Prospective longitudinal study of plasticity control and complications in Parkinson's disease

  • Huang, Ying-Zu (PI)
  • Chen, Rou Shayn (CoPI)
  • Chuang, Wen-Li  (CoPI)
  • Lu, Chin-Song (CoPI)
  • Wang, Jiun-Jie (CoPI)
  • Weng, Yi-Hsin (CoPI)

Project: National Health Research InstitutesNational Health Research Institutes Grants Research

Project Details


Although the management of Parkinson’s disease (PD) has been significantly improved in the past decades, motor complications, e.g. wearing off, on-off phenomena and levodopa-induced dyskinesia (LID), inevitably occur after several years of treatment and become increasingly problematic in advanced PD. These complications are bothersome and may cause negative effect on the life quality. Moreover, some of the motor complications, e.g. LID, limit the treatment of PD. Although several related mechanisms and factors have been noticed in human and animal studies, the fundamental mechanisms of the development of motor complications have yet been clear so far. A longitudinal study is therefore demanded to clarify the occurrence and evolvement of motor complication as the disease progresses. However, due to the limitation of available animal models, a longitudinal study on animals may not correctly reflex the reality of the progress of PD and its complications. A prospective longitudinal study in PD patients is therefore required. The techniques in our laboratory based on transcranial magnetic stimulation (TMS) allow us to study the physiology of conscious human brain non-invasively. We recently developed novel protocols to study the control of plasticity in humans and successfully differentiate between PD patients with LID and those without LIDs. In addition, the improvement in diffusion imaging provides a better ability to look into microstructures of the brain that differentiates PD from healthy subjects. With the help of these novel techniques, we will be able to probe the physiological and structure changes in PD patients in different stages. We therefore design the present project to longitudinally study the progress of PD and the development of motor complications in PD patients. In addition, seeing the difficulty in quantifying dyskinesia, we will set up a quantitative dyskinesia measurement system to quantify dyskinesia. The system will provide objective severity of dyskinesia for correlating with other parameters in the study, and for the clinical use in the future. In this long-term follow-up study, we will also understand the clinical evolution and the effect of dopamine agonists on physiological conditions and clinical symptoms as PD progresses. In the current study, theta burst stimulation based on the technique of repetitive TMS will be applied for studying plasticity and its reversibility. MR imaging, including diffusion analysis, will be used for detecting changes in brain structures. Clinical scales, including Unified Parkinson’s Disease Rating Scale (UPDRS), Abnormal Involuntary Movement Scale (AIMS) and Daily OFF time (h/day), will be evaluated. All the assessments will be performed every 6 months. For the plasticity assessment, the patients have to come for 4 sessions, which are separated one week apart from each other, for a complete assessment every year. In between, follow-up assessments that include only two sessions will be tested. The patients will be asked to come for different doses of levodopa, while the dose adjustment is only required for the dose before the experiment. Healthy subjects will be tested only once for all the assessments. Two groups of patients, including early PD and moderate PD, will be recruited simultaneously. With the study design, we expect to study a ten year course of PD in a 5 year project. Through this study, we expect to understand the transformation of plasticity and microstructures in the brain from early to advanced PD. These results will provide novel information for understanding the physiological fundamental of the progress of PD and the underlying mechanism of motor complications, and provide biomarkers for early detecting or predicting the development of motor complications. Based on the markers, therapeutic strategy and personalized medicine can be developed for the prevention or early treatment of motor complications. On the other hand, a quantitative dyskinesia measurement system will be developed for research purpose and clinical use. The evolution of clinical symptoms and the effect of DAs in physiology and symptomatology will also be systemically reviewed. All of these will be helpful in improving the quality of life in advanced PD by eliminating possible motor complications.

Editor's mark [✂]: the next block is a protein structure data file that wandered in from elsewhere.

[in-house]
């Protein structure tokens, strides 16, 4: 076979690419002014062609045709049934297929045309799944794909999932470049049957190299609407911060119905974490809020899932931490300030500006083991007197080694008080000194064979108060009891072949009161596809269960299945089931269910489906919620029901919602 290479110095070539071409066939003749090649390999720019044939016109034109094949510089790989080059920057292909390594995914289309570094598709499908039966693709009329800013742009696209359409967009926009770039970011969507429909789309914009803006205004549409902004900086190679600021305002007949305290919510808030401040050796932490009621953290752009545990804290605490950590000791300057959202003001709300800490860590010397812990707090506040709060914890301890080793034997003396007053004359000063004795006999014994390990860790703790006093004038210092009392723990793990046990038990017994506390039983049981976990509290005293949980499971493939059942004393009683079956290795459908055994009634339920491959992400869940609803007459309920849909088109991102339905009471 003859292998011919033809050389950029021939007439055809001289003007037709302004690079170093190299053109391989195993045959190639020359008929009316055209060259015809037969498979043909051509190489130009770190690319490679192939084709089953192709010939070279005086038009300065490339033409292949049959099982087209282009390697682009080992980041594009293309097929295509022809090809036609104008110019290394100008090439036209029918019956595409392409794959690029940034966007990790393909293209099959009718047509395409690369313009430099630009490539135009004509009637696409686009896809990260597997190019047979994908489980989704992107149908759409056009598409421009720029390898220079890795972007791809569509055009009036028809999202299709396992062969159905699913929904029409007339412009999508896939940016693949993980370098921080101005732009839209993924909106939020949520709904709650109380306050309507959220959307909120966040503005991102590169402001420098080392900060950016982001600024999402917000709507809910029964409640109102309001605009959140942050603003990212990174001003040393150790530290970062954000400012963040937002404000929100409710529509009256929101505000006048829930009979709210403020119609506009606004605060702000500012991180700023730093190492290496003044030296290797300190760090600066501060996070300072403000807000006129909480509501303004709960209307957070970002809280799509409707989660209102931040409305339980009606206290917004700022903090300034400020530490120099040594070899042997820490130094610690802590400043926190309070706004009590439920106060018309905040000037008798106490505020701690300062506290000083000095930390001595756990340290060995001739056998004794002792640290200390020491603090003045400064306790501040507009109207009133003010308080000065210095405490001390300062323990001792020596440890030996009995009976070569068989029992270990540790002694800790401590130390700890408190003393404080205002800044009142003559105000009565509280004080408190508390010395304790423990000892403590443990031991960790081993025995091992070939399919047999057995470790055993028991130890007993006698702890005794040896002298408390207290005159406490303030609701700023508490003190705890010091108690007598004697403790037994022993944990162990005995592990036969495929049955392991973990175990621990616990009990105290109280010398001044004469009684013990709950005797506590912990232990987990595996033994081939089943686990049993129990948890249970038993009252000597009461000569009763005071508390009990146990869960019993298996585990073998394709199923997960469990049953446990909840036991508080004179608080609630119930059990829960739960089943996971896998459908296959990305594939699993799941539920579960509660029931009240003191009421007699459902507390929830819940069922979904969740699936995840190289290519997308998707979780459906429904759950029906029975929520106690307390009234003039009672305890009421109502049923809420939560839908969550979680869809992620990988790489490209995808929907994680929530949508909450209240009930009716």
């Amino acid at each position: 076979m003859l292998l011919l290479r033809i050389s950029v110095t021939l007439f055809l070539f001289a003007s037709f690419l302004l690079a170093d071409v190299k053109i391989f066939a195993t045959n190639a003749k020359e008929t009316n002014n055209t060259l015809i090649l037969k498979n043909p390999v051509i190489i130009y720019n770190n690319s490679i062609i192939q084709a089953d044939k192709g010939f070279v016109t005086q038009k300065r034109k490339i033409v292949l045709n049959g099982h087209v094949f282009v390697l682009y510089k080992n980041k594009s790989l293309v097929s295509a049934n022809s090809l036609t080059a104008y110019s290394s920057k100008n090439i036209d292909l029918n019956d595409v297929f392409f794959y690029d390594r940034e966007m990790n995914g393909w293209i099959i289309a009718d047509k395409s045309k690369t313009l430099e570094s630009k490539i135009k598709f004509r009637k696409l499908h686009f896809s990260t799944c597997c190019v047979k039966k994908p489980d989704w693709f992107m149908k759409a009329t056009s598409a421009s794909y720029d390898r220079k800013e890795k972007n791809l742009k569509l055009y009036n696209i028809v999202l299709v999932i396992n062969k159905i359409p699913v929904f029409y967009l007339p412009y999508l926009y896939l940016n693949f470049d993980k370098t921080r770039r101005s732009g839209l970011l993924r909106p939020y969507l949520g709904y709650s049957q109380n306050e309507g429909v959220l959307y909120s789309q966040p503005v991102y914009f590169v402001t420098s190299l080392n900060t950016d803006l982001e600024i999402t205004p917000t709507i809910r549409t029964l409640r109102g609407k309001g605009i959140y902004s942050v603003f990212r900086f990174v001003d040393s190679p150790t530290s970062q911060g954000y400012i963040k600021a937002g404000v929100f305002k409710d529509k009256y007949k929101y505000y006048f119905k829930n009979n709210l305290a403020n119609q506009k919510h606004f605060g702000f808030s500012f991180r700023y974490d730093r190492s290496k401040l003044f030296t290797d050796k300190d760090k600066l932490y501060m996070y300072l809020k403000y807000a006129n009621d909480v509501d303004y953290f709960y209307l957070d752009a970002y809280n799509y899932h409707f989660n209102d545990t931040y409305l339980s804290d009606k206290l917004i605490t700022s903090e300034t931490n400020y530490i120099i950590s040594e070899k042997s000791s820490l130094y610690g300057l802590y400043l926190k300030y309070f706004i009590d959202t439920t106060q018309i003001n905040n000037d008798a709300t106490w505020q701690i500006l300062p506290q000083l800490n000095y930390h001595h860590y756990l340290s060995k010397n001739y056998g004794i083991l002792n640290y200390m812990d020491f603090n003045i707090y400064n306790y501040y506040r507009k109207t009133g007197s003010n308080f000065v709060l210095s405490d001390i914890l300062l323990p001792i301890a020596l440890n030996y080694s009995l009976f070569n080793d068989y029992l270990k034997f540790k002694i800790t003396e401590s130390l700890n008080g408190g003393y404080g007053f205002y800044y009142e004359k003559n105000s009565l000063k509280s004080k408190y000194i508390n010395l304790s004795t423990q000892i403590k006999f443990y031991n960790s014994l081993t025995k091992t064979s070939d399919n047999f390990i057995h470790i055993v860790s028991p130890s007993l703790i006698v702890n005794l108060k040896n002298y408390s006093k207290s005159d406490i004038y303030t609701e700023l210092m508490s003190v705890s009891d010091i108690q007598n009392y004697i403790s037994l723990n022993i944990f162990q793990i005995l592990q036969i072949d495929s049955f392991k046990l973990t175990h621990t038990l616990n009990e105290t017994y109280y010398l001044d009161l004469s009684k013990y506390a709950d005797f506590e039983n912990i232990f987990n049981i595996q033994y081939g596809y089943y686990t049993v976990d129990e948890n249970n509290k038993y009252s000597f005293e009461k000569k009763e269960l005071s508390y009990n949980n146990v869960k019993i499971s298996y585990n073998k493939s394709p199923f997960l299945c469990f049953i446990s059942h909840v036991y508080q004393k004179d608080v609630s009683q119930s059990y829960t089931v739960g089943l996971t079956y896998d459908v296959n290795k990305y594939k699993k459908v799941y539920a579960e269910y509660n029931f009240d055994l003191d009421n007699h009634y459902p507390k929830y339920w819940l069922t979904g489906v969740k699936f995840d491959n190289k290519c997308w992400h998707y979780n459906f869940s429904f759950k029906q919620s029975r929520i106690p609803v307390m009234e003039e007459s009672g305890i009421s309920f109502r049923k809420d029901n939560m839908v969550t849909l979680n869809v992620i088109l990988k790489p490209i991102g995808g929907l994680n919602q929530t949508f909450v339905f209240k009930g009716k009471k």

Project IDs

Project ID:PG10401-0097
External Project ID:NHRI-EX104-10343NI
Effective start/end date01/01/1531/12/15


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